What Bulgaria bombing means to Israel, Iran and US

This is a rush transcript from "Special Report," July 19, 2012. This copy may not be in its final form and may be updated.


MICHAEL OREN, ISRAELI AMBASSADOR TO THE U.S.: I will certainly choose the time and place, and we will react firmly. The Israeli people, state, army of Israel will defend itself and Iranians will know they cannot shed Israeli blood with impunity.


BRET BAIER, HOST: Ambassador Michael Oren of Israel joining us earlier in the show, this on a day where a bus carrying Israeli youth exploded in a Bulgarian resort killing at least six so far, wounding some 32. The Israeli prime minister reacted quickly saying this, "All signs point to Iran. This is an Iranian terror attack that is spreading across the world. Israel will react strongly to Iran's terror." I asked the ambassador about that that was his answer, the time of Israel's choosing. Charles, what about this?

CHARLES KRAUTHAMMER, SYNDICATED COLUMNIST: I think Israel will react strongly but not rashly. When our embassies were attacked in 1998 in Tanzania and Kenya, we responded by launching attacks with missiles into Afghanistan and destroying a factory in the Sudan. That's not, I think, what Israel is going to do. If it attacked physically Iran, it could trigger a war and that would not be at a time of Israel's choosing. I think it will be pushed into a war and I think it's too wise to undertake that.

I think what Israel will do is what it traditionally does, as it did on the attack on its athletes in the Olympics 40 years ago where it finds out methodically who did it and all of a sudden terrorists all over the world turn up dead. That is I think the kind of response that Israel will do.

On the nuclear issue, it either will or will not attack, but I think it will be on a different timetable.

BAIER: This, Juan, adds to all of this that is building between Israel and Iran.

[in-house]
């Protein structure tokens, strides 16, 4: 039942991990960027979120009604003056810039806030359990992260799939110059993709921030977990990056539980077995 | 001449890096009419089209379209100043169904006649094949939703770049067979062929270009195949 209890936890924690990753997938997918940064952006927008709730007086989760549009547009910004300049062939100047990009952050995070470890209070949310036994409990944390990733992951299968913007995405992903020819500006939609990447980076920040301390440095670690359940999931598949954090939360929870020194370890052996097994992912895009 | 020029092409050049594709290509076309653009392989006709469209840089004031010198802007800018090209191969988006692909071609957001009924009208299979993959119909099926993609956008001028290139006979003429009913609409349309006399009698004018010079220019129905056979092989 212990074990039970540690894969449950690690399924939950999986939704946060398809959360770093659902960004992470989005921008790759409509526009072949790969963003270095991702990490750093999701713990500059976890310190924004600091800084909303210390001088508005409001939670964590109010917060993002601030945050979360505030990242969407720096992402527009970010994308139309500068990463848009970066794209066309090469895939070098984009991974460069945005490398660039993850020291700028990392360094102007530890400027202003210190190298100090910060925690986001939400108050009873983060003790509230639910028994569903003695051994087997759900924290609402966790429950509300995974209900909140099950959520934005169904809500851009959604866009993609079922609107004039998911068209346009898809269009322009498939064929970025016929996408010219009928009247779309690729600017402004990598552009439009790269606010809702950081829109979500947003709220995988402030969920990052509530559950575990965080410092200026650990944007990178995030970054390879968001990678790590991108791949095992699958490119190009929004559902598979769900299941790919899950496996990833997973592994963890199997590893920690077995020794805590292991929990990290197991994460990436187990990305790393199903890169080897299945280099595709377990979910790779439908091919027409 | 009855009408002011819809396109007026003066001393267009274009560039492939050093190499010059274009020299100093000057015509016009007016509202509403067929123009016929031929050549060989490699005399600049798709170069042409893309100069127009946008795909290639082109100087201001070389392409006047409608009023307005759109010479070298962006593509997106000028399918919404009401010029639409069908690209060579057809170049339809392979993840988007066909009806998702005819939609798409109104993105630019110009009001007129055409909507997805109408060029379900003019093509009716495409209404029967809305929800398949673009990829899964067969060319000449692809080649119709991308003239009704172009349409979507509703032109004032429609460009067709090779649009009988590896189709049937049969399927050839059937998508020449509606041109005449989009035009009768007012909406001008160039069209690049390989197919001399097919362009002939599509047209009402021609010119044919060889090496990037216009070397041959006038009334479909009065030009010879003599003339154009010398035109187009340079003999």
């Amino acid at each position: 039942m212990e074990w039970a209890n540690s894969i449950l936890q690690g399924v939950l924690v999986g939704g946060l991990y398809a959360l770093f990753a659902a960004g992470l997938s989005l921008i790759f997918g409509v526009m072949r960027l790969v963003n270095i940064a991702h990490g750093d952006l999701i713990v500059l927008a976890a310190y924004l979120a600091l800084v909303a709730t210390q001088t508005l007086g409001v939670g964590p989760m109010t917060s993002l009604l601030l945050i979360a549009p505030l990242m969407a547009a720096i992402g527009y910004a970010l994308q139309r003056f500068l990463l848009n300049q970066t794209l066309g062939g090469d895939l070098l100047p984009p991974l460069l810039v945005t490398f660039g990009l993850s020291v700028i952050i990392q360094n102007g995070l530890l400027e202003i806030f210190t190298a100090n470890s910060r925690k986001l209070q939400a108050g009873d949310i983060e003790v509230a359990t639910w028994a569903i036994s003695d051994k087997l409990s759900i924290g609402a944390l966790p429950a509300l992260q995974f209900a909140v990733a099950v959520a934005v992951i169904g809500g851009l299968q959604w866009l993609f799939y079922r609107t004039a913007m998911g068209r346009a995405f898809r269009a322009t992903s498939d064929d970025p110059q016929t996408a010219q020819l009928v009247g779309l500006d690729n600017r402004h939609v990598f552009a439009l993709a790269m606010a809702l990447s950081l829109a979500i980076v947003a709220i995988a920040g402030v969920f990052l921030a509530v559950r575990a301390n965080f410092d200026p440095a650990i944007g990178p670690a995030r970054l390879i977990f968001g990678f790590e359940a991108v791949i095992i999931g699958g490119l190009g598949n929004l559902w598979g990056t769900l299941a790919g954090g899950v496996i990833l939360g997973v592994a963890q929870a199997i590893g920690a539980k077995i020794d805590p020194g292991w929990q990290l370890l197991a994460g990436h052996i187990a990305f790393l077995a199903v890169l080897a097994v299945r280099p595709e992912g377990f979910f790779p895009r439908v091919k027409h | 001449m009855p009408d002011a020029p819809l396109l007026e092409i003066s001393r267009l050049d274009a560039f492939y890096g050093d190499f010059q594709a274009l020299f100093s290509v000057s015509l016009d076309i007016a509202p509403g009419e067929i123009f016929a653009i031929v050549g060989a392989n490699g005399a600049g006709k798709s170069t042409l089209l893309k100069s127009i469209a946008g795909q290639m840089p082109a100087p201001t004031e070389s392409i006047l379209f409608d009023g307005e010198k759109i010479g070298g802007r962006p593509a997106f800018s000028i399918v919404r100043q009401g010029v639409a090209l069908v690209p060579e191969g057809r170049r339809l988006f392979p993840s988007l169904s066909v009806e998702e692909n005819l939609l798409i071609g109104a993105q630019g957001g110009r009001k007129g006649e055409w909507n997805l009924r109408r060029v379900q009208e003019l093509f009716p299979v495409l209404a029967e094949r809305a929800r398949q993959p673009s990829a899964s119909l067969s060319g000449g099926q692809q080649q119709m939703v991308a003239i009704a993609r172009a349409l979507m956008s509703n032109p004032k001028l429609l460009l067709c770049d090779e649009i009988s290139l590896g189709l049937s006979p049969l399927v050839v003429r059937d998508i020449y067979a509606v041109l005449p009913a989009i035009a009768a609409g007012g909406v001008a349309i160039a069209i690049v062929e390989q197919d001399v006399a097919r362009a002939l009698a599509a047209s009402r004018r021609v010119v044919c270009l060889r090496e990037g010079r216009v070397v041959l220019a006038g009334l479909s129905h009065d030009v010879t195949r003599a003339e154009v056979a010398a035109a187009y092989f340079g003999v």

JUAN WILLIAMS, THEHILL.COM: There's no question. The thing is, what will be measured retaliation? And from, again, the U.S. interest, what does it call for the U.S. to do to support Israel to make it very clear --

BAIER: You are looking at the bus, by the way.

WILLIAMS: -- that the U.S. believes that Iran was involved in this attack and has evidence of it? We have not heard any such evidence thus far, but clearly Israel believes, and asking the U.S. to support the idea, that Iran is perpetrator of these horrific crimes against these young Israelis.

BAIER: There are similar attacks or attempted attacks in India, Georgia, Cyprus. You have seen the attempted attack on the ambassador to Saudi Arabia in here Washington, D.C. So there is a track record here.

WILLIAMS: We don't know, I think in terms of attack here in the U.S., we believe that it was directly tied to Iranians. We don't know the about the entirety of the record in terms of evidence. The question is what is the appropriate response? And will it, given the tensions about the Iranian nuclear capability, will it mean that now Israel feels that the U.S. will approve of launching that attack?


PAT BUCHANAN, SYNDICATED COLUMNIST: This was an atrocity, a murderous atrocity against civilians. Secondly, it was probably a reprisal for the Iranian scientists, five of whom were murdered in Tehran. But, third, it was a provocation.  For the Iranians to do something like this in broad daylight, murdering civilians, they had to think through what the Israeli reaction is going to be. And the Israelis ought to think through and ask themselves why did they do this to our people? What do they expect to us do? When do they expect to us to do it?

That's why I tend to agree with Charles on this. The Israelis ought to think through how they are going to counter attack against this and not do anything rationally. This is like a red cape snapped in front of a bull.  The Iranians are expecting a reaction, and the Israelis ought not to comply. I would think here of the old adage revenge is a dish best eaten cold.

BAIER: This is also the 18th anniversary of a bombing of a Jewish community center in Argentina, 18 years ago killing 85 people.

KRAUTHAMMER: Which is why that is a large piece of evidence. The Iranians whom our own State Department says is the bigger exporter of terror in the world were clearly behind that, and that is not Israel speaking or Zionist speaking. That was an Argentinean inquiry into the bombing and it concluded that it was Iran behind it.

Think about this. It wasn't an Israeli embassy. It was a Jewish community center, as you have one in Washington. The attack was on Jews.  It was a way -- look, this is retaliation for the attack happening today in Bulgaria on Jews, tell me what the attack in Argentina was in retaliation for. It's in retaliation for Israel's existence. That's the grievance Iran has with Israel.

BUCHANAN: Do the Iranians want Israelis to strike Iran now? That would be my question, because, you know, why would they -- you do something like this in broad daylight, and the natural reaction is we're coming right for you to pay you back and maybe we'll hit Natanz, or something like that.  What do the Iranians want Israelis to do is my question.

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